My Sounds of Freedom

 By Olivia Hanley

Singing is a passport to the world, according to my choir conductor. For me, it was also my ticket to embracing my identity. Coming from a white father and a black mother, my head of curly hair has always been my physical reminder that wherever I am, I’m either too black or too white. I’ve always felt like an outsider at my school, embarrassed about my natural hair. However, I have come to realize that my self consciousness over my curls stemmed from my existence as one of a few students of color in my classrooms; my hair was merely a beacon, signaling that I was different from others. 

Outside of my family, I grew up in two worlds—predominantly white private schools and the overwhelmingly diverse Chicago Children’s Choir. I was accepted into the choir when I was eight and have grown up with its rich model of difference in terms of race, ethnicity, and the socioeconomic backgrounds of singers who come from every neighborhood in the city. However for many years, the values celebrating whiteness at my school overpowered the cultural diversity I experienced at our rehearsals twice a week. 

In seventh grade, I discovered a solution to my identity problems—the straightening iron. For two hours, I stood on a stepstool in our bathroom while my mom wrestled with my hair. I hoped that my hair would be stick-straight and shiny, much like my best friend Stella’s blonde hair. 

When I came to school the next day, people told me my hair was beautiful, something they never said when it was curly. Since then, I straightened my hair once a week––sometimes with midweek touch-ups. I watched my curls stretch and stretch as if fighting the pull of the flat iron before finally surrendering and turning straight. Even once the straightener had smoothed past them, the strands still looked like they itched to return to their original pattern.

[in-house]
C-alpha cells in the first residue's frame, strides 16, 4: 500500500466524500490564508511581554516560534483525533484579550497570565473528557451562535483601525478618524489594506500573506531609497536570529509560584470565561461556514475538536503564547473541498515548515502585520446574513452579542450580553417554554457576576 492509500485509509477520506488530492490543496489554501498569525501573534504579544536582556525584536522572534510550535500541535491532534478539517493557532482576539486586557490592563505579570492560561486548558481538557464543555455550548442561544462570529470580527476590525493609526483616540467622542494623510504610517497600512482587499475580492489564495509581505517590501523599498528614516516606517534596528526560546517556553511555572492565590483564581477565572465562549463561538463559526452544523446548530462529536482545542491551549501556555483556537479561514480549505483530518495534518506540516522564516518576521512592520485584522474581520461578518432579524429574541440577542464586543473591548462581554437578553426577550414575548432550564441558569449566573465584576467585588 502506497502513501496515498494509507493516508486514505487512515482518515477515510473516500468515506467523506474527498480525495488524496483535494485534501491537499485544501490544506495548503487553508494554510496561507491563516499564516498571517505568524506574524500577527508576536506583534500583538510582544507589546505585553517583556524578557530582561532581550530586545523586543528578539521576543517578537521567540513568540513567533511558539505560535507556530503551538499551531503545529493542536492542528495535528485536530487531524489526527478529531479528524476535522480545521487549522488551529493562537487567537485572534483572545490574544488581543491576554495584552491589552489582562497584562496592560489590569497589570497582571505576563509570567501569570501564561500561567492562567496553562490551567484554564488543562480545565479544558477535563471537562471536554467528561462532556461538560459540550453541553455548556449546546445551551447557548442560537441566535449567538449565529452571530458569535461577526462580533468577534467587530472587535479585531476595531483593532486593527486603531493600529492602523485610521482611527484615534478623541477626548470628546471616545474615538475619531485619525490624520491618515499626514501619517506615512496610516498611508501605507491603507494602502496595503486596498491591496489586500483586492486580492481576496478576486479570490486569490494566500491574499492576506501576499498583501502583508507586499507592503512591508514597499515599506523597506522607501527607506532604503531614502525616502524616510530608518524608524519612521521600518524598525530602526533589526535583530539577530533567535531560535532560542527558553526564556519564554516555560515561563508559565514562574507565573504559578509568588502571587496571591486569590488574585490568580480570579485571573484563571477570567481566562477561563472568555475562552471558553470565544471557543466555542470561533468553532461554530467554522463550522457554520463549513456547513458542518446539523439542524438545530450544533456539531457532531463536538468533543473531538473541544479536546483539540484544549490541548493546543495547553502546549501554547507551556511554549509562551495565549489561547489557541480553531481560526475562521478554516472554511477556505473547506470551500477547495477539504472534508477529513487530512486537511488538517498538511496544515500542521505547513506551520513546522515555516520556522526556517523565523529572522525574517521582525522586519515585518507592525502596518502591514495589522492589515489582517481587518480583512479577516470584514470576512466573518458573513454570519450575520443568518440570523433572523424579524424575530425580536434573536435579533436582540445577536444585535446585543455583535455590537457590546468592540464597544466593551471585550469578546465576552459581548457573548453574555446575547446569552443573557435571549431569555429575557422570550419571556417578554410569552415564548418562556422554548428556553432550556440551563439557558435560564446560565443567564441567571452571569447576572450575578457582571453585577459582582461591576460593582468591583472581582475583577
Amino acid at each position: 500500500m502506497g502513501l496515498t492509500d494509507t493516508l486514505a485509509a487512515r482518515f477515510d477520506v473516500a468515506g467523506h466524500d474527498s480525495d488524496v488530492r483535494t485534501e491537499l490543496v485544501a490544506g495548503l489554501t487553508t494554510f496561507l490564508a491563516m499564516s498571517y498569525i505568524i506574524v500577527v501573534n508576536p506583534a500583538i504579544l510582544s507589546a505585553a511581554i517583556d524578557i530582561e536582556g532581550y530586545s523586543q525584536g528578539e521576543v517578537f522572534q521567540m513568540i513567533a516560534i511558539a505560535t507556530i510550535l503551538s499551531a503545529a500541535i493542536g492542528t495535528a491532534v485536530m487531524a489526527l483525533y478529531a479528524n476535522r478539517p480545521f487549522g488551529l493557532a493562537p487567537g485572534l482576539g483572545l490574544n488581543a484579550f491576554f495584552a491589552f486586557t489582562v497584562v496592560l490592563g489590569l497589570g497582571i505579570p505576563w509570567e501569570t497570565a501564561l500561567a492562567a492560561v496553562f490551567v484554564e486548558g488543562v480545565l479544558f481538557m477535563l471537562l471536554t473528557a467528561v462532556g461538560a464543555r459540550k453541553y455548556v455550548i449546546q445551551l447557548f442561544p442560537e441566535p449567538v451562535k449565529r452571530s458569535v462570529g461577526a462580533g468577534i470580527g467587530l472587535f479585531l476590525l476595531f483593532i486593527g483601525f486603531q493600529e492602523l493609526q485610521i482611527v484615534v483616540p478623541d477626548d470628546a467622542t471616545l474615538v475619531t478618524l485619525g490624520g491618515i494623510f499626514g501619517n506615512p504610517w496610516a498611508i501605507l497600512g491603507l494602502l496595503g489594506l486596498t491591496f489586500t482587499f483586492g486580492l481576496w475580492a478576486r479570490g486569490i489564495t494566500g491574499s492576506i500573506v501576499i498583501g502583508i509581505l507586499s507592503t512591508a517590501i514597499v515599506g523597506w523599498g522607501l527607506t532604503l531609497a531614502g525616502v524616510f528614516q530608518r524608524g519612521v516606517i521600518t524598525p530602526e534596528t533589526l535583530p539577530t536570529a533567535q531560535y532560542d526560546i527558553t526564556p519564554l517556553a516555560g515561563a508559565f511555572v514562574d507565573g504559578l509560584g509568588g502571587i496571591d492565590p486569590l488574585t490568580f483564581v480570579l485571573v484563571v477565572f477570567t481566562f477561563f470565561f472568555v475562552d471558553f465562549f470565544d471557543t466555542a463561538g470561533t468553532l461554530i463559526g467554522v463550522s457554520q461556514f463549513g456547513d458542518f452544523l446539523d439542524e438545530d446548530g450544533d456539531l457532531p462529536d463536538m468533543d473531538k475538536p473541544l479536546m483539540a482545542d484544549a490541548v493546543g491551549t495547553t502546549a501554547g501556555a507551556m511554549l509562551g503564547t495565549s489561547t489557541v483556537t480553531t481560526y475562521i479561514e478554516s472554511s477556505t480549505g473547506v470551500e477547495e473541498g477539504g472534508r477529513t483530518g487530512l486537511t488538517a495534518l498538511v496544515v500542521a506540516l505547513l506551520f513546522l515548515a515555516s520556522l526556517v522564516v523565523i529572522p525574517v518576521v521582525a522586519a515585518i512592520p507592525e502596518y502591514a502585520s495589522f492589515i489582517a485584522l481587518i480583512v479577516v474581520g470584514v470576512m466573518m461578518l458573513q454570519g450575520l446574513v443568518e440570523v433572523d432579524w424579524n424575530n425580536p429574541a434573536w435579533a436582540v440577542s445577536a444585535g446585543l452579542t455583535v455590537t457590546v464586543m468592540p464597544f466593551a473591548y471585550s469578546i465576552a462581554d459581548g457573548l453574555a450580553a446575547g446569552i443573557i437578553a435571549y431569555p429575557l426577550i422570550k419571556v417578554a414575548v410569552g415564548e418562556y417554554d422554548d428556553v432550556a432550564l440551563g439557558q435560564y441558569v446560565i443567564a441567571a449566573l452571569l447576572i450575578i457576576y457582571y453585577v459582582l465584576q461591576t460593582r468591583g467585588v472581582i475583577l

One hectic Saturday, while en route to choir rehearsal, I realized I had neglected to straighten my hair. A wave of terror consumed me. I arrived feeling that I was walking through a storm without an umbrella. My everyday armor against the stain of difference–– straight hair––was gone and it even mattered to me in a place where cultural differences were normal.

Initially, I worried that people were making judgements about my hair, until we sang Ok by Kirk Franklin. The song is soulful, bluesy, and raw with emotional yet powerful lyrics:

Why do we hate one another? 

When love is the most beautiful color

It takes away the grey 

And makes everything ok

I was suspended in that moment of harmony, so caught up in the song that for the first time I wasn’t worried about my hair, even if it was just for a few minutes. 

The choir has been pivotal in curing my shame over my curly hair. Singing has always provided a sense of freedom that temporarily carries me away from the rest of the world. After that day, I showed up to rehearsals with my curly hair more often. While I still felt self-conscious, with each passing day, focusing on the music overshadowed thoughts about my hair. Eventually, I felt sure enough in myself to show up to school with my natural hair. In a sense, this was the final hurdle. A few months later, I decided to say goodbye to the straightening iron and never looked back. 

 It took me so long to feel confident about my hair because I bottled up my emotions. Knowing what it feels like to struggle with the parts of myself that are different, I created an affinity group at my school for women of color; a safe space where we can talk about anything from hair to identity. Our group gives girls the support I once needed. After all, not everyone has a singing voice to free them from insecurities.

Olivia Hanley, a 2021 graduate of Chicago’s Francis W Parker School, will be a freshman at Brown in the Fall.

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